Rare species are rare for different reasons and in different ways, and understanding the causes of rarity will help refine predictions for the consequences of biodiversity loss. I am interested in understanding what makes a species rare and how some are able to persist at a stable size while others are threatened with imminent extinction. I will conduct field demographic studies to compare rare and common sister taxa, and complement these with manipulations of factors that can promote rarity to identify features that differentiate rare species that are stable from rare species that are threatened by extinction.
I am generally interested in conducting research, teaching, and public outreach related to tropical marine ecology and anthropogenic disturbance. Specifically, my dissertation research explores the effects of nutrient enrichment on Caribbean reef sponges.
I am broadly interested in understanding how anthropogenic pollution is affecting marine environments. I am particularly interested in how the presence of microplastics changes nutrient availability in subtidal sediments. My current research focuses on quantifying the effects of microplastics on marine biogeochemistry, specifically carbon and nitrogen cycling, in the subtidal sediments of the northeastern Gulf of Mexico.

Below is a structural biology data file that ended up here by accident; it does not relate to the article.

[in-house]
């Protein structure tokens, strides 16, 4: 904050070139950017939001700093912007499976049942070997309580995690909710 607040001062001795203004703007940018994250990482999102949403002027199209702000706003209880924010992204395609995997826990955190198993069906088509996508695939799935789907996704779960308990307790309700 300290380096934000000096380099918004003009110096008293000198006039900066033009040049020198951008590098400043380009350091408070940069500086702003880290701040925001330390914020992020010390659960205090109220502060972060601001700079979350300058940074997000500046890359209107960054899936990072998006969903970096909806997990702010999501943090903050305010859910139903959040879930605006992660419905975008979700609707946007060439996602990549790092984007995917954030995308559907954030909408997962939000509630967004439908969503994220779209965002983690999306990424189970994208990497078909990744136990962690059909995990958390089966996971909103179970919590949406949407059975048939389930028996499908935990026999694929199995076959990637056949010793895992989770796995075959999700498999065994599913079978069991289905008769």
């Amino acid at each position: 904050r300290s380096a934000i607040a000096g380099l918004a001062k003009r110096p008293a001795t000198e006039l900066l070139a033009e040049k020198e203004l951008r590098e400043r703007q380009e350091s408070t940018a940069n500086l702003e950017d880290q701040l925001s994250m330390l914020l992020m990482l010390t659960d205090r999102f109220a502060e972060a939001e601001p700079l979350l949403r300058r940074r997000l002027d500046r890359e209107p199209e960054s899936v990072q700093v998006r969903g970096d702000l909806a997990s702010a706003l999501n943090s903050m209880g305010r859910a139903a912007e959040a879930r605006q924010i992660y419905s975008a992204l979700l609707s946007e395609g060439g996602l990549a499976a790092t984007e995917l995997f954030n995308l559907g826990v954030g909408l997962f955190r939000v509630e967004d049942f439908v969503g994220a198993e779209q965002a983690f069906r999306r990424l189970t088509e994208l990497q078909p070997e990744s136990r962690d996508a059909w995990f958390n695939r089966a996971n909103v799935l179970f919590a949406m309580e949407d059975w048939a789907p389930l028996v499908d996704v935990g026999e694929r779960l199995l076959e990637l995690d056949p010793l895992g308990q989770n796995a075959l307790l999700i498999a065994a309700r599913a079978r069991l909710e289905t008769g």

My dissertation research investigates the causes and consequences of variability in mate choice in a tropical lekking passerine bird. By examining variation within and between mate choice bouts in relation to neglected signaling modes and across long temporal scales, I hope to better understand the axes of variation in mate choice and their effects on the evolutionary outcomes of sexual selection.
My research has two primary directions. The first uses 16s rRNA sequencing to describe endophytic bacterial diversity in mangrove trees, especially Rhizophora mangle. The second direction uses RADseq methods to investigate the ongoing range expansion of R. mangle into the Florida Panhandle and aims to determine the relative importance of long and short-distance dispersal.
My interests include population dynamics, distributions and evolution of (mostly marine and aquatic) organisms, along with development of new quantitative modeling approaches. A current focus of research is eco-evolutionary impacts of harvest on populations.
My goal is to advance our understanding of how trophic dynamics and environmental change affect the metabolic ecology of size-structured populations. I currently study marine invertebrates in temperate kelp forest ecosystems as model organisms for understanding these dynamics. In the past, I have also studied the physiological ecology of tropical corals and calcifying algae under environmental pressure from ocean acidification.